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HASS Colloquim: Connecting to the Heart: Teaching Value-based Professional Ethics
February 26 @ 12:00 pm - 1:00 pm
Humanities, Arts and Social Sciences Division
Connecting to the Heart:
Teaching Value-based Professional Ethics
by Roel Snieder & Qin Zhu
Engineering programs in the United States have been experimenting with diverse pedagogical approaches to educating future professional engineers. However, a crucial dimension of ethics education that focuses on the values, personal commitments, and meaning of engineers has been missing in many of these pedagogical approaches. We argue that a value-based approach to professional ethics education is critically needed in engineering education, because such an approach is indispensable for cultivating self-reflective and socially engaged engineers. This paper starts by briefly comparing two prevalent approaches to ethics education in science and engineering: professional (teaching professional ethical standards, including codes of ethics) and philosophical (teaching ethical theories and their applications in professional settings). While we acknowledge that both approaches help meet certain ethics education objectives, we also argue that solely relying on the two approaches is not sufficient to personally engage students in authentic moral learning. We make the case that it is important to connect ethics education to the “heart” which is extensively driven by values, and discuss the practice of a value-based approach to professional ethics education. We present some classroom practices that cultivate a safe, diverse, and engaging learning environment. Finally, we discuss the implications of a value-based approach to professional ethics education for curriculum design and pedagogical practice including opportunities and challenges for engineering faculty who are eager to incorporate value-based inquiry into their classrooms.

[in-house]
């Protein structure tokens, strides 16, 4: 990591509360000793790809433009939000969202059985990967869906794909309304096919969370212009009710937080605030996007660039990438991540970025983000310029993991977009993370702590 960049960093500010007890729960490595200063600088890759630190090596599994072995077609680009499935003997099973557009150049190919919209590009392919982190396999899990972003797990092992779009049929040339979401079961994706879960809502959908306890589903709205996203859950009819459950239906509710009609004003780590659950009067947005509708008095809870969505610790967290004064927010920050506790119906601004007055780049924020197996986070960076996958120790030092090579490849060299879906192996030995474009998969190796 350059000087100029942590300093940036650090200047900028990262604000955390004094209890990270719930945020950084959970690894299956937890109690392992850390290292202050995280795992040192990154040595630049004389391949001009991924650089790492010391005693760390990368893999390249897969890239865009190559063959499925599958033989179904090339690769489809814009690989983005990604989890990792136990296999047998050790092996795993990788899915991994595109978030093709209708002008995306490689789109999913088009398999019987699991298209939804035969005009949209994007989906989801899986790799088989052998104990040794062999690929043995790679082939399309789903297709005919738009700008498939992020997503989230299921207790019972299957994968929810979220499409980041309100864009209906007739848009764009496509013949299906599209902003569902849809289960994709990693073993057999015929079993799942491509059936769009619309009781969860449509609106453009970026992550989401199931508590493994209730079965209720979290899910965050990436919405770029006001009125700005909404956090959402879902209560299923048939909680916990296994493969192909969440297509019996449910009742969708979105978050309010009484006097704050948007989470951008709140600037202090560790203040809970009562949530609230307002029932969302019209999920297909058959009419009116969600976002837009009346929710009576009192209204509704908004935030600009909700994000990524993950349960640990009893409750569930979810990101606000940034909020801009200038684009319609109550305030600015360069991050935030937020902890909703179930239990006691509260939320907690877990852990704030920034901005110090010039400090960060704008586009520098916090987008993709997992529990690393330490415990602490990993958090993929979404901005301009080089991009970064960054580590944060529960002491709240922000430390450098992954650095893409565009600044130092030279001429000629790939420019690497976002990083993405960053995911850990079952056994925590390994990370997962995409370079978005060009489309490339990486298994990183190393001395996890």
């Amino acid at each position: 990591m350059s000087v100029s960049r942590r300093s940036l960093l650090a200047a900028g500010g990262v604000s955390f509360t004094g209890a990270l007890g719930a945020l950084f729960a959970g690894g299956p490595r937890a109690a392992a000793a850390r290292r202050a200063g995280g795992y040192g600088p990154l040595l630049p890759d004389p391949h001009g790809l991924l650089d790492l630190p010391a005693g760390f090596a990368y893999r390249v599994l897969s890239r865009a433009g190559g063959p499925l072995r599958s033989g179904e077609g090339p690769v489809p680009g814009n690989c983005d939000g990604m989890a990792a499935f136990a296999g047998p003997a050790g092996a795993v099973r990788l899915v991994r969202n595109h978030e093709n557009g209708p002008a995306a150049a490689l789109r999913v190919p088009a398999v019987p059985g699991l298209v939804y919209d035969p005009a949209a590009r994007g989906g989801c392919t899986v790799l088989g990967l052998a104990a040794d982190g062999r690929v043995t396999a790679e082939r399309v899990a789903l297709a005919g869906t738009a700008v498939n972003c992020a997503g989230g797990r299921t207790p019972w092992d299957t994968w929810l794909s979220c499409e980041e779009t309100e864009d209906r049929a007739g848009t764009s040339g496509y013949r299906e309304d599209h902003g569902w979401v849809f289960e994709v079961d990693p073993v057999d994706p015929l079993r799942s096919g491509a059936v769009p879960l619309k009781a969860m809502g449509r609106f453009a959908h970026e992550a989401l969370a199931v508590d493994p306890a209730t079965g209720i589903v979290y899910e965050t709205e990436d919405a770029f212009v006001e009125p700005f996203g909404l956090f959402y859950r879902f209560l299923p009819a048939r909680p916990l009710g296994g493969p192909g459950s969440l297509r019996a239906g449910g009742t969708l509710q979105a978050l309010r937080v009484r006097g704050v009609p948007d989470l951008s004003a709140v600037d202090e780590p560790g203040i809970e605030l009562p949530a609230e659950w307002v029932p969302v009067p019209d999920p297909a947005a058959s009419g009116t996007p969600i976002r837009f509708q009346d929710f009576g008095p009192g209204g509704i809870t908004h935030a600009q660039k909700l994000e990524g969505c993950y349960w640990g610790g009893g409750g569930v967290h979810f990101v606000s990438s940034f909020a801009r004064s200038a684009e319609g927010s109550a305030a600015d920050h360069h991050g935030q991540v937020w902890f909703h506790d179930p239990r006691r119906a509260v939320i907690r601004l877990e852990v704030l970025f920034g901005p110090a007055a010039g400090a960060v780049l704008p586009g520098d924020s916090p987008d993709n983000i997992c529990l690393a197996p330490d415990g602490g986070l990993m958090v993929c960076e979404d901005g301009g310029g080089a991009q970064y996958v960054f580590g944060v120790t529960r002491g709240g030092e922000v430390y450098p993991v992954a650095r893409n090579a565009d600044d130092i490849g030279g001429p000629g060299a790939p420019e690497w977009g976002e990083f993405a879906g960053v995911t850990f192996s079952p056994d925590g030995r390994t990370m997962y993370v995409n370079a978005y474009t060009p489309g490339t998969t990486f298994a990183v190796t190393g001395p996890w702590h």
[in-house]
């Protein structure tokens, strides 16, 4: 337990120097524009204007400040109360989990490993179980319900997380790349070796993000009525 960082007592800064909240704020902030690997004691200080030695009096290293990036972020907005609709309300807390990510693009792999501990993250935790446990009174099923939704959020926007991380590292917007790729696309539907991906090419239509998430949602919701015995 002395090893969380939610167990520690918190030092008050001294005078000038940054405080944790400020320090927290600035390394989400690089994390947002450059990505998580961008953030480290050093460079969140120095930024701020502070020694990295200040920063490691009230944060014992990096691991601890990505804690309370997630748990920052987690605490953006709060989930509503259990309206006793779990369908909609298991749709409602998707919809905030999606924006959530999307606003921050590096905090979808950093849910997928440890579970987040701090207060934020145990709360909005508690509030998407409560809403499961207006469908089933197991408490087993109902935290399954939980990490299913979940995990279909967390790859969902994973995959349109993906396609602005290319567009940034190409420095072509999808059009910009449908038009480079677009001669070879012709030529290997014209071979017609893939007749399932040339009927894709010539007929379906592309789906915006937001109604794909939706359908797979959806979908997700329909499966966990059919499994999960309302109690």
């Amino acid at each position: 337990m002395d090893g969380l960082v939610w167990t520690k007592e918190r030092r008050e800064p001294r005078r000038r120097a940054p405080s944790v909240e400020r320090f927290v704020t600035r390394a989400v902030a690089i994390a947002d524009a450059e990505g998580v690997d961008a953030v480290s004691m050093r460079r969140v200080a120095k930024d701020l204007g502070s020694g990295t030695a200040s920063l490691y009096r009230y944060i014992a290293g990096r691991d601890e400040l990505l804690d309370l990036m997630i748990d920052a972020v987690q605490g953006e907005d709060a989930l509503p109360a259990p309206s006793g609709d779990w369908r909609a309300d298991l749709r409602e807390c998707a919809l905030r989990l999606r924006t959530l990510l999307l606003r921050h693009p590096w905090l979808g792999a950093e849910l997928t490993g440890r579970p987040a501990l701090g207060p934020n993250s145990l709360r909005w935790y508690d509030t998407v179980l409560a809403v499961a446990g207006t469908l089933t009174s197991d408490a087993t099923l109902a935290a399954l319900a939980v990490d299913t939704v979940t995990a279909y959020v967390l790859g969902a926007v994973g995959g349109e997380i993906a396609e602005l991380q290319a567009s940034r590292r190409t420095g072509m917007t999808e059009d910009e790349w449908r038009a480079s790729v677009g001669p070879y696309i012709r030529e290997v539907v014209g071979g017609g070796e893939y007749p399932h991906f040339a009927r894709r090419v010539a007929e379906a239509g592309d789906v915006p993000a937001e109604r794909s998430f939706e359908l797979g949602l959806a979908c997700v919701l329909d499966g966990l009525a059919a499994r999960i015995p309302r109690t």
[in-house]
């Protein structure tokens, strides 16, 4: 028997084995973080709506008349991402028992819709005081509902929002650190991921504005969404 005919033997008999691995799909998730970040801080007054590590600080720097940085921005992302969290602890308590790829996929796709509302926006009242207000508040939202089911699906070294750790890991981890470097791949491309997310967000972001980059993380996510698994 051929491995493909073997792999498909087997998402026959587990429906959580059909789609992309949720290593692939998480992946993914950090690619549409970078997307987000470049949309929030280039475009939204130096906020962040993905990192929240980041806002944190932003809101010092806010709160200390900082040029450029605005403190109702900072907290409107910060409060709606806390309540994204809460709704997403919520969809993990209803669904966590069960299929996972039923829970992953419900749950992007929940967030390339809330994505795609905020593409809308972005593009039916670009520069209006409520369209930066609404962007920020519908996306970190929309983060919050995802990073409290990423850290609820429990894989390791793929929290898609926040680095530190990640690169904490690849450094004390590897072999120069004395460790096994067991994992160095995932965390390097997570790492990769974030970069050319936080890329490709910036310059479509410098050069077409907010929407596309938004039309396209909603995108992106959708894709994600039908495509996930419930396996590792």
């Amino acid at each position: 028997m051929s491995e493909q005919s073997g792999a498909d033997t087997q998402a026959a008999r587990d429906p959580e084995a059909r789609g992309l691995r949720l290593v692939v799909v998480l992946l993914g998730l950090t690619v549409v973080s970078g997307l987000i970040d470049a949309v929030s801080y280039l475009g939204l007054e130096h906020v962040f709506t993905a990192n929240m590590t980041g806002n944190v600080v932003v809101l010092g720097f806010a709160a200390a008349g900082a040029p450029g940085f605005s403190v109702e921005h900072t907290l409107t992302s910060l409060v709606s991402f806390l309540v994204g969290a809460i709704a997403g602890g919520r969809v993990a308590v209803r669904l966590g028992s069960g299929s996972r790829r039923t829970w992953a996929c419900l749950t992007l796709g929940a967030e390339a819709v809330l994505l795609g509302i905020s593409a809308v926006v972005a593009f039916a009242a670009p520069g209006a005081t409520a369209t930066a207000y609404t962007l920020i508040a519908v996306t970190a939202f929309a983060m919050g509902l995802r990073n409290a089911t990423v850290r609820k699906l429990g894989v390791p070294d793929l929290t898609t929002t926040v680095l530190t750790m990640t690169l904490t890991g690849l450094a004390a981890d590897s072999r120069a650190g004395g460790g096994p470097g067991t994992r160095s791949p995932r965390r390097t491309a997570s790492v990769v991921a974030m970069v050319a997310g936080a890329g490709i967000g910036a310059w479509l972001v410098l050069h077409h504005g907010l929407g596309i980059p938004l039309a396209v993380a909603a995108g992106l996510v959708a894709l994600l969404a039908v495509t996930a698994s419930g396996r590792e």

Roel Snieder holds the W.M. Keck Distinguished Chair of Professional Development Education at the Colorado School of Mines. He received in 1984 a Masters degree in Geophysical Fluid Dynamics from Princeton University, and in 1987 a Ph.D. in seismology from Utrecht University. In 2000 he was elected as Fellow of the American Geophysical Union. He is author of the textbooks “A Guided Tour of Mathematical Methods for the Physical Sciences”, “The Art of Being a Scientist”, and “The Joy of Science” (co-authored with Jen Schneider) that are all published by Cambridge University Press. In 2011 he was elected as Honorary Member of the Society of Exploration Geophysicists, and in 2014 he received a research award from the Alexander von Humboldt Foundation. In 2016 Roel received the Beno Gutenberg Medal from the European Geophysical Union and the Outstanding Educator Award from the Society of Exploration Geophysicists. He chaired a committee to articulate the role of HASS at Mines. With Carl Mitcham, Roel was instrumental in giving shape to the NSF-requirement for ethics education to NSF-funded students at Mines, and he developed and teaches the class Research,
Values, and Communication with Cortney Holles and Qin Zhu. From 2000-2014 he was a firefighter in Genesee Fire Rescue where he served for two years as Fire Chief.
Qin Zhu is an Assistant Professor of Ethics and Engineering Education in the Division of Humanities, Arts & Social Sciences at the Colorado School of Mines, where he also co-directs the Daniels Fund Program in Professional Ethics Education with Professor Sandy Woodson. Qin serves as Associate Editor for International Perspectives at the National Academy of Engineering’s Online Ethics Center for Engineering and Science, Book Review Editor for the Journal of Engineering Studies, Secretary and Treasurer of American Society for Engineering Education (ASEE)’s Division of Engineering Ethics, and Treasurer of the Society for Philosophy and Technology (SPT). His research interests include the cultural foundations of engineering ethics, global engineering education, and ethics and policy of computing technologies and robotics.
When: February 26, Wednesday, 12-12:50 PM
Where: Stratton Hall 104
- Room Number
April 6 @ 12:00 pm - 1:00 pm
April 7 @ 1:00 pm - 8:30 pm
April 7 @ 4:00 pm